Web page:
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      How to deal with a nightmare boss

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      By Bernardo Moya

      There is no single entity known as the “nightmare boss”, but here a few phrases you might recognise. 

      • ‘I want the impossible…yesterday!’
      • ‘You’re useless, you idiot!’
      • ‘Where did I put that thingummy?’
      • ‘What is my job, exactly?’
      • ‘You can’t tell me anything, I already know about it!’
      • ‘Didn’t you know about it? I’m sure I told you…’

      These are the sorts of phrases you’ll hear from the overly demanding boss, the belittling bully, the chaotic boss, the dreamer, the know-it-all and the boss who doesn’t really communicate.

      Each of these traits has their methods of being dealt with, some with the right word or a change in approach, and others with more drastic action. However, the first thing you need consider is – is it you, or the boss where the problem lies? Or maybe somewhere in between?

      To work that out, it’s necessary to step back from the emotional wheel that can be continually wound up by a difficult boss, take a breath and look at things in the round. Sometimes it can be the simplest of things that make the difference.

      Some people, for example, are logical sequential thinkers. This means approach a task at the beginning and work out the steps on the way. This approach sits uncomfortably with the non-sequential logical thinker, who raises information as they think of it, have an order in their head… eventually… but don’t present information in this way. When these two types meet, the non-sequential thinker gets frustrated with what seem like obvious or irrelevant questions, while the sequential thinker just wants a clear direction and framework to operate in. 

      Then there are the big vision thinkers and the detail thinkers. Again, this can lead to confusion in communication, but bear in mind too that when they work well together, the detailed PA and the big vision boss can have a symbiotic relationship – the one filling in the gaps in the other’s aspirations!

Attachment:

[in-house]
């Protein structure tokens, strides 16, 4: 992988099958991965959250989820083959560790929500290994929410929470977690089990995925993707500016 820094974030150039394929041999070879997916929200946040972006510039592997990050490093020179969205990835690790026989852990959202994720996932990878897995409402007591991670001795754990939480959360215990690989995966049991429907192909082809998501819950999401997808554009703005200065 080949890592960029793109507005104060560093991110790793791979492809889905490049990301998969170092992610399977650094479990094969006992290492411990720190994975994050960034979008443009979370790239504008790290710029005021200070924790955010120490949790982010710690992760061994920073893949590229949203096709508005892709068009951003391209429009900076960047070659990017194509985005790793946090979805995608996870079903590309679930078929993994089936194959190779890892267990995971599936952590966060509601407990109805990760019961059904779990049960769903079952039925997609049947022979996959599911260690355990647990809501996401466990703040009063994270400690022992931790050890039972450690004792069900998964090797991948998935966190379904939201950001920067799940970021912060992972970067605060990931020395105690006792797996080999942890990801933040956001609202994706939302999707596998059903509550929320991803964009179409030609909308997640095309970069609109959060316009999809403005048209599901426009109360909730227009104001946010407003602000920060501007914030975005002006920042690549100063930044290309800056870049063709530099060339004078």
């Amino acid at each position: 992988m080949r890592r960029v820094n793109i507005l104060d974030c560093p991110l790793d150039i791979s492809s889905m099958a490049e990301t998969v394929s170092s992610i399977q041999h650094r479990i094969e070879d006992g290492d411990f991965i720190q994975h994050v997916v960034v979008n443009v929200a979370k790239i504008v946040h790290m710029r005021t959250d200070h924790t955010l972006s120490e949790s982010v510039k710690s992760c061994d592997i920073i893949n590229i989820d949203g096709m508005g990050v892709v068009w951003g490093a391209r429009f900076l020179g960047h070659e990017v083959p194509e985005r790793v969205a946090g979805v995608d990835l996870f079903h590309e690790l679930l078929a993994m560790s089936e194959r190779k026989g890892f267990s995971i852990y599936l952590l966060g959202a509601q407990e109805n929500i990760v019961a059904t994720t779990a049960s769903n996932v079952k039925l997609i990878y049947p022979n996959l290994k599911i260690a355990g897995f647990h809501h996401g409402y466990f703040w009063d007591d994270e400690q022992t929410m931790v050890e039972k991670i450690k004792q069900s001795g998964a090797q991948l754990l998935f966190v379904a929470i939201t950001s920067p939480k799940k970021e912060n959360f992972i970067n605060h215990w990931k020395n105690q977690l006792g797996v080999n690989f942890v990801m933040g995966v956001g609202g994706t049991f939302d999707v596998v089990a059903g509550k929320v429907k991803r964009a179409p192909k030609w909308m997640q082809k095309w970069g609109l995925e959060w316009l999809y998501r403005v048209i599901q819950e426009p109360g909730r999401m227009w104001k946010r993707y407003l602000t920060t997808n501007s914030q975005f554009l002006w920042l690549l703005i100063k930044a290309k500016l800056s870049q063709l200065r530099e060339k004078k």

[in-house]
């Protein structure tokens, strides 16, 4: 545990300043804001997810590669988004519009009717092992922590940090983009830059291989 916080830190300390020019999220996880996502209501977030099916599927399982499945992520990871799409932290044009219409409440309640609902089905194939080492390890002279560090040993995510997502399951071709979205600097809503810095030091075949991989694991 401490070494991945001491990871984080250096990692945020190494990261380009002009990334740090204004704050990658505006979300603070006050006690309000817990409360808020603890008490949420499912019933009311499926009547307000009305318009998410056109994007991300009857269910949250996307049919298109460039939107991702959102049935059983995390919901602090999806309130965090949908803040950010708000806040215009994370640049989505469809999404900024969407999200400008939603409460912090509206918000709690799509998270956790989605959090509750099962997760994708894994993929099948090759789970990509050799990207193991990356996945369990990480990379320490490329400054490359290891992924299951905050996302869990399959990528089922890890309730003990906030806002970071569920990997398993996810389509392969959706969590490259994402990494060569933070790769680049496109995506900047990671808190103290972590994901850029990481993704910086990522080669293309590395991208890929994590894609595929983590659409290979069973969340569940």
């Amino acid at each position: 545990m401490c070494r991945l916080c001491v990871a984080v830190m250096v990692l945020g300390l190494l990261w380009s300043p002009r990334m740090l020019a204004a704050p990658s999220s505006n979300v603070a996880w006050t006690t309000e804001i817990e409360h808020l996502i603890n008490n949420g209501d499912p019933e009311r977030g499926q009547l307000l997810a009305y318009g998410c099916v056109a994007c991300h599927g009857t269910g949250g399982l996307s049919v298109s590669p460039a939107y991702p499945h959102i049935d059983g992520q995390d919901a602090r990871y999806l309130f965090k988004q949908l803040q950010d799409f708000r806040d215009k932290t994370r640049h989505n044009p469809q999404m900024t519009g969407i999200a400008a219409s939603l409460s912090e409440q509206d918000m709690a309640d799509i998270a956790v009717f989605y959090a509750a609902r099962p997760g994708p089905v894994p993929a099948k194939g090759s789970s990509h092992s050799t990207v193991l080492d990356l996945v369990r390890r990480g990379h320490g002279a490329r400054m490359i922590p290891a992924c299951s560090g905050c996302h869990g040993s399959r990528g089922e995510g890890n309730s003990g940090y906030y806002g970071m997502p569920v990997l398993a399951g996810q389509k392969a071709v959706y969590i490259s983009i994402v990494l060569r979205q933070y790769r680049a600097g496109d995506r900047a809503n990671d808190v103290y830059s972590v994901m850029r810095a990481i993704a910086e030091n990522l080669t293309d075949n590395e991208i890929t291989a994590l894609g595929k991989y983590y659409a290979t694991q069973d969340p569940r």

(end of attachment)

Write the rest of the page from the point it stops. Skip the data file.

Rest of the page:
There are many other thinking styles that might be causing the problems, so be patient and make a study of your boss to see if there’s an obvious reason for the nightmare element!

      However, no amount of study will deal with the belittling bully. In this case, it’s a matter of learning to detach your emotions and hit that Zen state – or, alternatively, if that doesn’t suit you, look for work elsewhere. You aren’t paid to be a punch-bag, after all. That said, there are ways to manage the bully. One is to ensure that you stand your ground, firmly and calmly. Bullies tend to latch on to people who unconsciously show submission. Don’t have a blazing row, but remember, you have a choice to communicate what you are willing to accept and to make that clear. It is surprising how many bosses are unaware of their unconscious behaviour, and slip into patterns of being overbearing under stress, without knowing iy.

      To avoid misunderstandings with a poor communicator, one trick is to listen carefully to what your boss says and then repeat it back to them, asking them clearly – “is that what you meant?” This trick reassures a nervy boss that you understood the task and you can be trusted to finish it.

      With the boss who seems over-demanding, work out if there’s a pattern to their demands. Do they have a particular attitude to working hours that doesn’t match yours? Do they get agitated if something is one second beyond deadline? If so, work out how you can always bring it in ahead of time.

      Some bosses have great instincts but terrible organisational skills. Let’s face it, that’s why they have a PA. So if you’re dealing with such a boss, it’s time to take them in hand, keep them to schedule and manage them in a pro-active way. Perhaps this what they and you need to make it work.

      Remember, dynamics in relationships can change with the right approach. There are countless ways to “work out” your boss, so it looks like as well as doing all that work and organisation they’re asking for, you’re going to have to become an amateur psychologist. To do that, watch and listen. And most of all, apply your patience. If you start to treat part of your task as getting to a point where you “get” your boss, where you understand them, then the troubles on the way are steps towards a better working relationship. 

      Ideally, you’ll be able to fill in the places where they are less strong, and they will begin to understand your capabilities in turn. Of course, there’s many a slip betwixt cup and the lip, but ask yourself, what do you need to learn to really manage your boss?

      Bernardo Moya is a leading personal development coach, founder of The Best Youand author of The Question: Find Your True Purpose, which is published by Wiley, priced at £10.99, and is available now from Amazon.co.uk.